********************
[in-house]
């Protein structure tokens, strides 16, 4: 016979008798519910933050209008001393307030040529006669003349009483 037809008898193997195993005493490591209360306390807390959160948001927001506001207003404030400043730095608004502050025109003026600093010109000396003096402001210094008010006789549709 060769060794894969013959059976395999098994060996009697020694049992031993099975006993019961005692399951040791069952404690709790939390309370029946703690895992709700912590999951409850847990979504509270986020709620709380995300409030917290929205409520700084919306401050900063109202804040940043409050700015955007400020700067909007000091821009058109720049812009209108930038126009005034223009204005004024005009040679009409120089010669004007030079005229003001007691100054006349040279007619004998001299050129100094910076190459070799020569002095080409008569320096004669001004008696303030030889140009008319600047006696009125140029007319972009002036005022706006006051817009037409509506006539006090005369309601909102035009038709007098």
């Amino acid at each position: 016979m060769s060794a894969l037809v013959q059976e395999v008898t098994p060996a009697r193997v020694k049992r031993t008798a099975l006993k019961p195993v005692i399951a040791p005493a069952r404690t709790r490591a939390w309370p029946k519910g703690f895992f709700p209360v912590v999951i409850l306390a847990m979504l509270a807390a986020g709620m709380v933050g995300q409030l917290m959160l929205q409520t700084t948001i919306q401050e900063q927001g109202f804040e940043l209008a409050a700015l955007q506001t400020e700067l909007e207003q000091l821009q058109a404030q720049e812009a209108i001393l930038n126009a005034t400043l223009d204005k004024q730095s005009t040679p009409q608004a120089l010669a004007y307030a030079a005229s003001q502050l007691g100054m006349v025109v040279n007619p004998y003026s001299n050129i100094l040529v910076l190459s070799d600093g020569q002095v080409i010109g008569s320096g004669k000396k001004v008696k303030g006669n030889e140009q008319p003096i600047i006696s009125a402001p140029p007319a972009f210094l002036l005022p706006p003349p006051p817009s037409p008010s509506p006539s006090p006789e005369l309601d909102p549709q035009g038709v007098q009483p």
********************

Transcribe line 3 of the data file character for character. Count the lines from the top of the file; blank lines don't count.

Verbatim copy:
């Amino acid at each position: 016979m060769s060794a894969l037809v013959q059976e395999v008898t098994p060996a009697r193997v020694k049992r031993t008798a099975l006993k019961p195993v005692i399951a040791p005493a069952r404690t709790r490591a939390w309370p029946k519910g703690f895992f709700p209360v912590v999951i409850l306390a847990m979504l509270a807390a986020g709620m709380v933050g995300q409030l917290m959160l929205q409520t700084t948001i919306q401050e900063q927001g109202f804040e940043l209008a409050a700015l955007q506001t400020e700067l909007e207003q000091l821009q058109a404030q720049e812009a209108i001393l930038n126009a005034t400043l223009d204005k004024q730095s005009t040679p009409q608004a120089l010669a004007y307030a030079a005229s003001q502050l007691g100054m006349v025109v040279n007619p004998y003026s001299n050129i100094l040529v910076l190459s070799d600093g020569q002095v080409i010109g008569s320096g004669k000396k001004v008696k303030g006669n030889e140009q008319p003096i600047i006696s009125a402001p140029p007319a972009f210094l002036l005022p706006p003349p006051p817009s037409p008010s509506p006539s006090p006789e005369l309601d909102p549709q035009g038709v007098q009483p």